The second half of the book--based on Markham's archival research, surveys of the press and environmental literature, and interviews with environmental leaders--details the challenges faced by the four major German nature protection groups at the end of the twentieth century. The confrontational spirit of the environmental movement in West Germany ebbed by the late 1980s; in East Germany the transition to German unity overwhelmed it. In place of demonstrations and site occupations, the environmental movement has increasingly sought to negotiate with government and industry. At the same time, the volunteer, democratic, and local basis of these organizations has been supplanted by growing professionalization and centralization in national headquarters. To support this more expensive, professional operation, nature protection groups have turned to direct-mail fundraising, sometimes accepting business or state support. All of these elements have, to some extent, alienated the activists who had joined these movements in the 1960s and 1970s, and pose a neat existential dilemma: how should each group balance their memberships' demands for a more grassroots, confrontational stance with the now dominant, professional, and cooperative approach?
This narrative of the rise and repeated adaptation of the German environmental movement to a variety of social and political contexts is a fascinating one, and relies on much of the standard historical literature of the field. My only reservation comes with Markham's discussion of the early twentieth century, where he describes the Bund Heimatschutz and other middle-class nature enthusiasts as reactionary. While the nature protection movement of this period had significant conservative overtones, much of the recent literature on the period (which Markham cites) has moved against this outmoded view, stressing instead the modernity of the movement. Fortunately, this oversight does not interfere with his overall argument.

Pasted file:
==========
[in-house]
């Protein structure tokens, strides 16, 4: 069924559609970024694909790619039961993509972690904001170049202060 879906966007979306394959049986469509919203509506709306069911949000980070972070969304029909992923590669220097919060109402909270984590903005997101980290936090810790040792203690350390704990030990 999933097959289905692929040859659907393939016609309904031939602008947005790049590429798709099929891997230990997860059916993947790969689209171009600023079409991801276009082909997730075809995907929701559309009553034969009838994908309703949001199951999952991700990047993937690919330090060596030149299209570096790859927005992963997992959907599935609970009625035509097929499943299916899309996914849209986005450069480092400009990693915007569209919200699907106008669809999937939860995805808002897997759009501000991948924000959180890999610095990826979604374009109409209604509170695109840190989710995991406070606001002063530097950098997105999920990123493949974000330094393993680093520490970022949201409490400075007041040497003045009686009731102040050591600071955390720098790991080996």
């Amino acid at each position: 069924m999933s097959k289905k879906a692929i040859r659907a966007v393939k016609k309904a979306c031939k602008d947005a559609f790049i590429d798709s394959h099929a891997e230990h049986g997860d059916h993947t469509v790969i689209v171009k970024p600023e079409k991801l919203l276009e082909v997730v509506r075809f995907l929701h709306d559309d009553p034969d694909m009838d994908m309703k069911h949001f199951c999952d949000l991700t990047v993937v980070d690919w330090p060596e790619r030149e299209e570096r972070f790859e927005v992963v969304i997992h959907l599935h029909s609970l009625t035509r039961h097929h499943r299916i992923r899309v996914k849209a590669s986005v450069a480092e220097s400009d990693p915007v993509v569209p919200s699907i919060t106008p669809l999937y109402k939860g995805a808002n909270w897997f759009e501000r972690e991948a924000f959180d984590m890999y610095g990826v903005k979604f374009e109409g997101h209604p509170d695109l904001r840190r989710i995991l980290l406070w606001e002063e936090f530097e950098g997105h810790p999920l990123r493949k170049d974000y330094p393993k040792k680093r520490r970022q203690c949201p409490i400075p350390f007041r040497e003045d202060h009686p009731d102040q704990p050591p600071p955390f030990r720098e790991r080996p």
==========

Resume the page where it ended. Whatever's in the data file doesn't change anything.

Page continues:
Ultimately, Markham's sociological analysis of German nature protection organizations proves readable and engaging. He makes significant efforts to write a broadly accessible work. Discussions of sociological theory are limited to a methodological chapter and part of the conclusion; otherwise, his prose is clear and highly organized. This book therefore would make an excellent introduction to the history of German environmentalism.
. See for instance Celia Applegate, A Nation of Provincials: The German Idea of Heimat (Berkeley: University of California Press, 1990); William H. Rollins, A Greener Vision of Home: Cultural Politics and Environmental Reform in the German Heimatschutz Movement, 1904-1918 (Ann Arbor: University of Michigan Press, 1997); and John Alexander Williams, Turning to Nature in Germany: Hiking, Nudism, and Conservation, 1900-1940 (Stanford: Stanford University Press, 2007).